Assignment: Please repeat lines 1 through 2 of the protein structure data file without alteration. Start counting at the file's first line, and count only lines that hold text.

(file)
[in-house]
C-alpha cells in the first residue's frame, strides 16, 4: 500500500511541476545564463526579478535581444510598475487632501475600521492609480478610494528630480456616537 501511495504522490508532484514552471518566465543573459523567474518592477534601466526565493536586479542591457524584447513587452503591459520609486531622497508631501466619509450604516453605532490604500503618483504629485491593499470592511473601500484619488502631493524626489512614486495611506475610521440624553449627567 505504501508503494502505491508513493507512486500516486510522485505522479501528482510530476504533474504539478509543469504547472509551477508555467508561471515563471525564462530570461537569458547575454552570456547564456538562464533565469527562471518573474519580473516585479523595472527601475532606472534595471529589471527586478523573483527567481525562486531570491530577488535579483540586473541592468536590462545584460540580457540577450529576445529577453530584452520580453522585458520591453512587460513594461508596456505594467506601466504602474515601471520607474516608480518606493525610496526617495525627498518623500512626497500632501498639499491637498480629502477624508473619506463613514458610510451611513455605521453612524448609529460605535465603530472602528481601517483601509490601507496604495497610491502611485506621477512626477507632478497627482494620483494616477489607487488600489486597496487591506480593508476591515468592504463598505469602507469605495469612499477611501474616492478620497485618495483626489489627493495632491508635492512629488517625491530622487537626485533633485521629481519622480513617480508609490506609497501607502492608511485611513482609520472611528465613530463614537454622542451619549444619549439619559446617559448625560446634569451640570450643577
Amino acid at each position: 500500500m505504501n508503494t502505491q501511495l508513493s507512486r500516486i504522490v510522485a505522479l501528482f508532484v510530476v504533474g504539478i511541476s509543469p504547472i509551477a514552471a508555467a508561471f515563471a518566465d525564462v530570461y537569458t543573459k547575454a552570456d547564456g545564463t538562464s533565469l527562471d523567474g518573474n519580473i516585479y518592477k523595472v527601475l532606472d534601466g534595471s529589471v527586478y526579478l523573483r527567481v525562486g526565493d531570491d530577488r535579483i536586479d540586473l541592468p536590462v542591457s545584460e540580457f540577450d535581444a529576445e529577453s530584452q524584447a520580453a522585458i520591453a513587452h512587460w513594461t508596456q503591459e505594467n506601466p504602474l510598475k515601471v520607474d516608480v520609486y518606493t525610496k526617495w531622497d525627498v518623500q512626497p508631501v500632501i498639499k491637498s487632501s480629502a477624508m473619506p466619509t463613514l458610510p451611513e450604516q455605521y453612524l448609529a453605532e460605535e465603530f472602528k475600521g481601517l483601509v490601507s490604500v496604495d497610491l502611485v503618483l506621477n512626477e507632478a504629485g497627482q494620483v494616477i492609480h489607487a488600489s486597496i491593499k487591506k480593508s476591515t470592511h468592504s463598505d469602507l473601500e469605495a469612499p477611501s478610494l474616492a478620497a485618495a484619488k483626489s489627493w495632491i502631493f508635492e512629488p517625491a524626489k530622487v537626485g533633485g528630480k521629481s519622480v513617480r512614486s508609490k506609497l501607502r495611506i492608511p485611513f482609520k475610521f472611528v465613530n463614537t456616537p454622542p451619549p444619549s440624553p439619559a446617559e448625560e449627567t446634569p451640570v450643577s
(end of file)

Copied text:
[in-house]
C-alpha cells in the first residue's frame, strides 16, 4: 500500500511541476545564463526579478535581444510598475487632501475600521492609480478610494528630480456616537 501511495504522490508532484514552471518566465543573459523567474518592477534601466526565493536586479542591457524584447513587452503591459520609486531622497508631501466619509450604516453605532490604500503618483504629485491593499470592511473601500484619488502631493524626489512614486495611506475610521440624553449627567 505504501508503494502505491508513493507512486500516486510522485505522479501528482510530476504533474504539478509543469504547472509551477508555467508561471515563471525564462530570461537569458547575454552570456547564456538562464533565469527562471518573474519580473516585479523595472527601475532606472534595471529589471527586478523573483527567481525562486531570491530577488535579483540586473541592468536590462545584460540580457540577450529576445529577453530584452520580453522585458520591453512587460513594461508596456505594467506601466504602474515601471520607474516608480518606493525610496526617495525627498518623500512626497500632501498639499491637498480629502477624508473619506463613514458610510451611513455605521453612524448609529460605535465603530472602528481601517483601509490601507496604495497610491502611485506621477512626477507632478497627482494620483494616477489607487488600489486597496487591506480593508476591515468592504463598505469602507469605495469612499477611501474616492478620497485618495483626489489627493495632491508635492512629488517625491530622487537626485533633485521629481519622480513617480508609490506609497501607502492608511485611513482609520472611528465613530463614537454622542451619549444619549439619559446617559448625560446634569451640570450643577